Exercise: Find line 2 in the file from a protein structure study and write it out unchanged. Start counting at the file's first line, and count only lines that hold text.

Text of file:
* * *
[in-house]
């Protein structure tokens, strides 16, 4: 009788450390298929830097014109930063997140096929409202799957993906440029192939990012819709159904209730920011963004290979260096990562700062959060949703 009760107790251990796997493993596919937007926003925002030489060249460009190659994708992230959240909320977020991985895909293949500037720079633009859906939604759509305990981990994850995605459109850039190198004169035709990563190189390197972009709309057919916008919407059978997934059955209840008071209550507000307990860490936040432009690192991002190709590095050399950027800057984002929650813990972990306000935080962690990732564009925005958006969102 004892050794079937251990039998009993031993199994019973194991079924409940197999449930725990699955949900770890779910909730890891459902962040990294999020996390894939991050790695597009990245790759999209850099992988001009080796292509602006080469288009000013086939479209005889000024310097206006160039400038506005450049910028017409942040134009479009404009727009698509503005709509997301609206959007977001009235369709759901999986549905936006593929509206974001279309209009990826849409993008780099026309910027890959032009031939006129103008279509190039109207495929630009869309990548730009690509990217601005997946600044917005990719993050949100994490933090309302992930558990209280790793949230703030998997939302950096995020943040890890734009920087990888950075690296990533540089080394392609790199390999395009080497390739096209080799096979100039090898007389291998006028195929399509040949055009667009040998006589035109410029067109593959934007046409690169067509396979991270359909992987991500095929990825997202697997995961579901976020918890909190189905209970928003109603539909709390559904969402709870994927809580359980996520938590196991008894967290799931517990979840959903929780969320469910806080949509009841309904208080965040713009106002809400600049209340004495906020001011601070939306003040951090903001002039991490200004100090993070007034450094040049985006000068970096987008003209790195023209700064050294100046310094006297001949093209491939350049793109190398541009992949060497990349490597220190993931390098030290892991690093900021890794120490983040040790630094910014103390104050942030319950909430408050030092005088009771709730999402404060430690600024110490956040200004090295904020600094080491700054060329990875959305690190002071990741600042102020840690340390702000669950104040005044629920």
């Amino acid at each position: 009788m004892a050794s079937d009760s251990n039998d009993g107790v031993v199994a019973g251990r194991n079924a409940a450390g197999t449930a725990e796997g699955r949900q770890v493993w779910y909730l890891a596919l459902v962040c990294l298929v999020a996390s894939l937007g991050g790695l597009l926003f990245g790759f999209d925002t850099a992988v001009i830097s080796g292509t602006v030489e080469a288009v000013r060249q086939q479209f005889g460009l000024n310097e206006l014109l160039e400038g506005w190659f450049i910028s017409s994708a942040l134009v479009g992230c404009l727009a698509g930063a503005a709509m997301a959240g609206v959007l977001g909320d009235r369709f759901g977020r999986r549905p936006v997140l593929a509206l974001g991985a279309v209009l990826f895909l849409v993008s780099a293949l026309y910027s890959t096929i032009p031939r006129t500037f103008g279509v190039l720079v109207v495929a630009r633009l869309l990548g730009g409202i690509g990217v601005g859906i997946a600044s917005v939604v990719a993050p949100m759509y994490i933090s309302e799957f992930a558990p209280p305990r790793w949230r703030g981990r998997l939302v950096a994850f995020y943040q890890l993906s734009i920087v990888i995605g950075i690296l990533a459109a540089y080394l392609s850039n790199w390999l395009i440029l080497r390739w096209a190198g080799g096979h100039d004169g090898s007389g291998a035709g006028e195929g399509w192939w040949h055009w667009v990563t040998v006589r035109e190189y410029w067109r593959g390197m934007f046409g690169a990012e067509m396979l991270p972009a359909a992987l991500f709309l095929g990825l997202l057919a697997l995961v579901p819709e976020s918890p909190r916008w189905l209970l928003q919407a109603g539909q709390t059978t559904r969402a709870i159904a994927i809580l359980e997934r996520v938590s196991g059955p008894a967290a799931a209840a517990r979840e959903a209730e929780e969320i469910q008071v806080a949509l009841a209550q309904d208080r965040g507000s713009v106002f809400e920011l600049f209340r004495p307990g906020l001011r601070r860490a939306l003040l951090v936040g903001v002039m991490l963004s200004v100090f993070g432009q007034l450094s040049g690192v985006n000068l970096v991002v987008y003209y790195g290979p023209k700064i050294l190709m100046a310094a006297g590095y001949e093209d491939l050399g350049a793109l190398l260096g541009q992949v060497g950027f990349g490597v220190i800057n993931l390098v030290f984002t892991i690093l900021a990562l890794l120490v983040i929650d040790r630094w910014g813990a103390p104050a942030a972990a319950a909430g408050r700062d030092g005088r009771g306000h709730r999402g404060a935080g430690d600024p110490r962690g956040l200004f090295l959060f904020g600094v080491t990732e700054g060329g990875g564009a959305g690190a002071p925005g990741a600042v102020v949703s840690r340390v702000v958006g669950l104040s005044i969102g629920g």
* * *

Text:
């Protein structure tokens, strides 16, 4: 009788450390298929830097014109930063997140096929409202799957993906440029192939990012819709159904209730920011963004290979260096990562700062959060949703 009760107790251990796997493993596919937007926003925002030489060249460009190659994708992230959240909320977020991985895909293949500037720079633009859906939604759509305990981990994850995605459109850039190198004169035709990563190189390197972009709309057919916008919407059978997934059955209840008071209550507000307990860490936040432009690192991002190709590095050399950027800057984002929650813990972990306000935080962690990732564009925005958006969102 004892050794079937251990039998009993031993199994019973194991079924409940197999449930725990699955949900770890779910909730890891459902962040990294999020996390894939991050790695597009990245790759999209850099992988001009080796292509602006080469288009000013086939479209005889000024310097206006160039400038506005450049910028017409942040134009479009404009727009698509503005709509997301609206959007977001009235369709759901999986549905936006593929509206974001279309209009990826849409993008780099026309910027890959032009031939006129103008279509190039109207495929630009869309990548730009690509990217601005997946600044917005990719993050949100994490933090309302992930558990209280790793949230703030998997939302950096995020943040890890734009920087990888950075690296990533540089080394392609790199390999395009080497390739096209080799096979100039090898007389291998006028195929399509040949055009667009040998006589035109410029067109593959934007046409690169067509396979991270359909992987991500095929990825997202697997995961579901976020918890909190189905209970928003109603539909709390559904969402709870994927809580359980996520938590196991008894967290799931517990979840959903929780969320469910806080949509009841309904208080965040713009106002809400600049209340004495906020001011601070939306003040951090903001002039991490200004100090993070007034450094040049985006000068970096987008003209790195023209700064050294100046310094006297001949093209491939350049793109190398541009992949060497990349490597220190993931390098030290892991690093900021890794120490983040040790630094910014103390104050942030319950909430408050030092005088009771709730999402404060430690600024110490956040200004090295904020600094080491700054060329990875959305690190002071990741600042102020840690340390702000669950104040005044629920």